A.We recommend a minimum of 2 lessons as an ideal, manageable, productive amount of weekly lessons in a drowning prevention and learning to swim program. Think of ‘Actual’ swimming lesson time: One ½ hour lesson per week = only 2 hours swimming time per month. By attending 2 lessons per week, doubles the swimming time to 4 hours per month. Regular, consistent lessons is the only way to re-enforce life saving drowning prevention drills and learn to swim skills. It has been proven that attending 2 lessons each week actually accelerates the learning in a drowning prevention and learn to swim program at 4 times the rate of attending lessons once per week.
Dippas and Flippas FAQs
Q. FLOATIES: Why do we NOT teach Drowning Prevention and Learn to Swim with Floaties?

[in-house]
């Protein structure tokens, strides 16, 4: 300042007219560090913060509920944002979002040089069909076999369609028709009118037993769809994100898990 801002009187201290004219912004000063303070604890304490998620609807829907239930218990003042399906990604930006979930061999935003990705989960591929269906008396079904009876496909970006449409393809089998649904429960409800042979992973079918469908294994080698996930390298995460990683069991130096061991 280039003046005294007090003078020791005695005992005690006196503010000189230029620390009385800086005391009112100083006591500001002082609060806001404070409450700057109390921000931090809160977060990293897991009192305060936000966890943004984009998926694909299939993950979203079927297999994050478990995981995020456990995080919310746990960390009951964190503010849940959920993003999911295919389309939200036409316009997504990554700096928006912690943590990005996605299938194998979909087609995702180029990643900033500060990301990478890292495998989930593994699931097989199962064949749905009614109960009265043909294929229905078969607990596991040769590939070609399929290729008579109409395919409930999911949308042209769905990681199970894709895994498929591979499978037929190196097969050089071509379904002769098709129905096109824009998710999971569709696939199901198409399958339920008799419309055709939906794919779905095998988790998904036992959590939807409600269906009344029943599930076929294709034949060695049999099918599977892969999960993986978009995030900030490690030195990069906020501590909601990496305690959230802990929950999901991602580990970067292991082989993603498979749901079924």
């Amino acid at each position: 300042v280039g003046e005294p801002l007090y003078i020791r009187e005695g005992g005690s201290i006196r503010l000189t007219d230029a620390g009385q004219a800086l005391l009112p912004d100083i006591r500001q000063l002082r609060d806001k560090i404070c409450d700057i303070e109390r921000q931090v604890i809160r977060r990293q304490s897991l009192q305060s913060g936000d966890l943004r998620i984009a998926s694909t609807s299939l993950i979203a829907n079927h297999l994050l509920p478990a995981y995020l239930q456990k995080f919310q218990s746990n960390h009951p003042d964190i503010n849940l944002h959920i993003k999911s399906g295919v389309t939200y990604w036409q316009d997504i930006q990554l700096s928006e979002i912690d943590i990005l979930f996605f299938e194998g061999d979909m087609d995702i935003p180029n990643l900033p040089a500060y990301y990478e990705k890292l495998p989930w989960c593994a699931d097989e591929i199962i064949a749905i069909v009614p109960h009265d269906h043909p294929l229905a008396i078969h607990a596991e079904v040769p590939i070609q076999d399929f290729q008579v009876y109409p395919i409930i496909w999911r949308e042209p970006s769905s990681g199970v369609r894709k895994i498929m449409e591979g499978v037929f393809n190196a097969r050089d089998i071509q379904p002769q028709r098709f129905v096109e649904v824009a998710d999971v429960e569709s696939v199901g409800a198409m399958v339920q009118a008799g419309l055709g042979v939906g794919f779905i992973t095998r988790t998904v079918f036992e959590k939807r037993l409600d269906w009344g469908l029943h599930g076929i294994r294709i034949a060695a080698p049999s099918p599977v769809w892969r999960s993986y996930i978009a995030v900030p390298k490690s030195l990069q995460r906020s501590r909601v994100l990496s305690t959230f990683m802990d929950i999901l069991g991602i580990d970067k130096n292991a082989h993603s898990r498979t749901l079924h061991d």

A. We do not recommend the wearing of floatation aids, for a number of reasons. They give infants and young children a ‘false’ sense of security and confidence in the water. Often, children forget when they are not wearing a floatation aid, and due to false water confidence from the floatation aid, leads to dire circumstances in the aquatic environment. Children who learn to swim with floatation aids also become dependent on them, instead of learning to swim with their own buoyancy. Floatation aids can also make parents more complacent while supervising. Often floaties, back-bubble floats and pool rings can come loose or slip sideways, or, even slip off. It is much safer for an infant and young child, to have a healthy caution of aquatic environments and create their own buoyancy and preventative drowning techniques.
Q. FLIPPERS: Why do we NOT teach Drowning Prevention and Learn to Swim with Flippers?